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China’s Huawei and the UK’s critical national infrastructure

While governments in the USA and Australia are reluctant to allow Chinese telecoms giant Huawei to supply equipment into their infrastructures, the UK has been doing so for around eight years. Now the Intelligence and Security Committee, chaired by Sir Malcolm Rifkind, has published a report critical not so much of Huawei itself, but of the process that allowed BT to buy and use Huawei equipment with insufficient political oversight. The reality is that rather than prevent Huawei, it would now be almost impossible to extract Huawei.

The main criticism seems to be that Parliament was not made sufficiently aware that there might be security concerns. In January 2006, notes the report, “The Intelligence and Security Co-ordinator wrote to the Home Secretary to seek agreement to assist BT (at its request) to monitor Huawei’s work. This was the first time that Ministers were made aware of the security concerns (three years after officials were first notified).”

As concerns increased over the years, the UK government suggested to Huawei that a Cyber Security Evaluation Centre should be established. Commonly called ‘The Cell’, this is now in Banbury. Its purpose is to evaluate the security of Huawei equipment and software, and it is the only location in the world that houses Huawei’s source code outside of China. The problem for the Committee, however, is that although it reports to the UK, it is funded by Huawei – the staff evaluating Huawei security are technically Huawei employees. “While we recognise that there are some benefits associated with the current staffing arrangements for the Cell,” says the report, “these do not, in our opinion, outweigh the risks of Huawei effectively policing themselves.”

The main problem for the UK is that it does not have an indigenous Cisco or Huawei. Since it must import, there are strong economic imperatives to get the best possible deal – especially if it can include inward investment. "It is a personal priority of mine to increase trade links between the UK and China, and I cannot emphasize enough that the UK is open to Chinese investment," said Finance Minister George Osborne (reported by Reuters).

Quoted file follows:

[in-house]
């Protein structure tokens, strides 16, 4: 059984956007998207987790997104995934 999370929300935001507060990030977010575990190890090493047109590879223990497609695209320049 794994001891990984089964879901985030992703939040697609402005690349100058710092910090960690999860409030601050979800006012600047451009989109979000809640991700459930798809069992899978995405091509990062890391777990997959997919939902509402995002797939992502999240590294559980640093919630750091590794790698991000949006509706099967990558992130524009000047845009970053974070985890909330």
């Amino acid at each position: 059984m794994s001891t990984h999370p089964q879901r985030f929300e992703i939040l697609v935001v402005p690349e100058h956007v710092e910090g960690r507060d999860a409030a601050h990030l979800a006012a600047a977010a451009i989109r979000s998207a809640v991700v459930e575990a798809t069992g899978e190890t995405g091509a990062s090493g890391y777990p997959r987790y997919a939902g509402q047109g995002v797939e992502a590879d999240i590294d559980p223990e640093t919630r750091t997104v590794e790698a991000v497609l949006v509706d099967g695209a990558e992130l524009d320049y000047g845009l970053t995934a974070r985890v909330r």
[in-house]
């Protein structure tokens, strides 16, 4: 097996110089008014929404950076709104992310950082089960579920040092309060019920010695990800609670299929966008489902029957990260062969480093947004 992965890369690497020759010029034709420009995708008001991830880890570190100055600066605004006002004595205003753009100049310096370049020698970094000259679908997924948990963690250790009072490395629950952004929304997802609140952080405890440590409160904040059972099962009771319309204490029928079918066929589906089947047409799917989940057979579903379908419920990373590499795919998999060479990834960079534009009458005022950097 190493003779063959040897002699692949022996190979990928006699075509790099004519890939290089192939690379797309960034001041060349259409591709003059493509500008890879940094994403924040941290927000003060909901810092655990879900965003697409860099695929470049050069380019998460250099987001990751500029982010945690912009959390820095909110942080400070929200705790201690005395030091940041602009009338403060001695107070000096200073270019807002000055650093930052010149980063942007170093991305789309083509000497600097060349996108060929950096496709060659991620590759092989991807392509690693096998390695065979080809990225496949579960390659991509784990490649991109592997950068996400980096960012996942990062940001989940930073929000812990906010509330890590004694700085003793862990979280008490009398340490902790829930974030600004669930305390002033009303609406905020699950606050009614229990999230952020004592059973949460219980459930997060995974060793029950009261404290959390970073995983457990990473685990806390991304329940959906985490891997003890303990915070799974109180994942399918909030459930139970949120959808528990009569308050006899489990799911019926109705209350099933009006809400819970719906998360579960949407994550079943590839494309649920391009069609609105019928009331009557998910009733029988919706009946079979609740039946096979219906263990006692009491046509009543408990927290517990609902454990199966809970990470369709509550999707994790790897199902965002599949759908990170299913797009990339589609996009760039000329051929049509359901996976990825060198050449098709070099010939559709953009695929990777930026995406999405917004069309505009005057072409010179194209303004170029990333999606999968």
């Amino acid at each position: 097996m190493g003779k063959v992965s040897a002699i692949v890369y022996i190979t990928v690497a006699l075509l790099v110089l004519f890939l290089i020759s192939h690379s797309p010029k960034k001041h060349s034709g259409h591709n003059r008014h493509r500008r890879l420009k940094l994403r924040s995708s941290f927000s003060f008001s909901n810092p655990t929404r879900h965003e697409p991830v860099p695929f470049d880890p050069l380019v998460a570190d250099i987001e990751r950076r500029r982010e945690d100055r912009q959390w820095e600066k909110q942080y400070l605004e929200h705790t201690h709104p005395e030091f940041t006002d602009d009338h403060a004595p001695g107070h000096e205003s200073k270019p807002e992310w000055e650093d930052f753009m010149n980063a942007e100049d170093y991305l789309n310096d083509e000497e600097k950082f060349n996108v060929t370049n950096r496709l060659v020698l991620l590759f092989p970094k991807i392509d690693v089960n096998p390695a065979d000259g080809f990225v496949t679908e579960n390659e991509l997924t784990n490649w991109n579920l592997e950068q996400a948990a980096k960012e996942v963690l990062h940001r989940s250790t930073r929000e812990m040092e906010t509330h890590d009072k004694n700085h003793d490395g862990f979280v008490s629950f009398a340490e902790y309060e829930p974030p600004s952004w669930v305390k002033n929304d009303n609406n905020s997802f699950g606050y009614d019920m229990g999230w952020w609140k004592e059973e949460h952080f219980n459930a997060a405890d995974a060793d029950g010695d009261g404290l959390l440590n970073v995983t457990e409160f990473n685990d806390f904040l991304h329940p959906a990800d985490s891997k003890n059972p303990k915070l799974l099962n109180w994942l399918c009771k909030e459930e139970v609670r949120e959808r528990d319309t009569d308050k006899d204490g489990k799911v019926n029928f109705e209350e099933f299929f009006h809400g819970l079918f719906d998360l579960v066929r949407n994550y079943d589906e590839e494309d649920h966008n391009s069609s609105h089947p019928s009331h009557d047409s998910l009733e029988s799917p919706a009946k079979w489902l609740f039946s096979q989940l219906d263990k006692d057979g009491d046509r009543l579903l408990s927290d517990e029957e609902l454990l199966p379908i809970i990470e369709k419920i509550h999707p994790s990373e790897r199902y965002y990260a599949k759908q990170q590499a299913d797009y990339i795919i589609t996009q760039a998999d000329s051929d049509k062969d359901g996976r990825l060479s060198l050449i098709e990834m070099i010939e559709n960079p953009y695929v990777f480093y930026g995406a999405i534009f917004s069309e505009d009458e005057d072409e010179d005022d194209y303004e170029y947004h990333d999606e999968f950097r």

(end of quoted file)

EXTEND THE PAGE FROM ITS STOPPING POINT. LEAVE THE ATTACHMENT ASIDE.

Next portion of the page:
This leaves the country with a difficult balancing act. Since there is no actual evidence against Huawei, the government must be seen to be protecting the nation’s security while simultaneously maintaining good trade relations. Economists will stress the economic advantages of good trade relations, while security people will stress the dangers. “The fact is that, regardless of where equipment is developed and produced, if it’s to be integrated with our most critical infrastructure we need to be 100% certain that it’s trustworthy,” comments Chris McIntosh, CEO of ViaSat UK (and an ex-Lieutenant Colonel in the Royal Signals). “It shouldn’t matter whether equipment comes from the Americas, Europe, Asia or Africa: what matters is that we have full visibility and control over its integration and can trust the workings of every last item. There is simply no excuse for complacency.”

Adrian Culley, a consultant with Damballa (and a former Scotland Yard detective) wonders whether the Cell provides any real value in this debate. It is questionable, he suggests, “that the Cell that is investigating Huawei’s kit, which is run by Huawei employees, will add any value at all and give us a better insight into what’s going on there.” His real concern, however, is wider: “Given China and the USA's mutual global reach and role in technology matters, we may have been in danger of sleepwalking into Cyber Cold War.”

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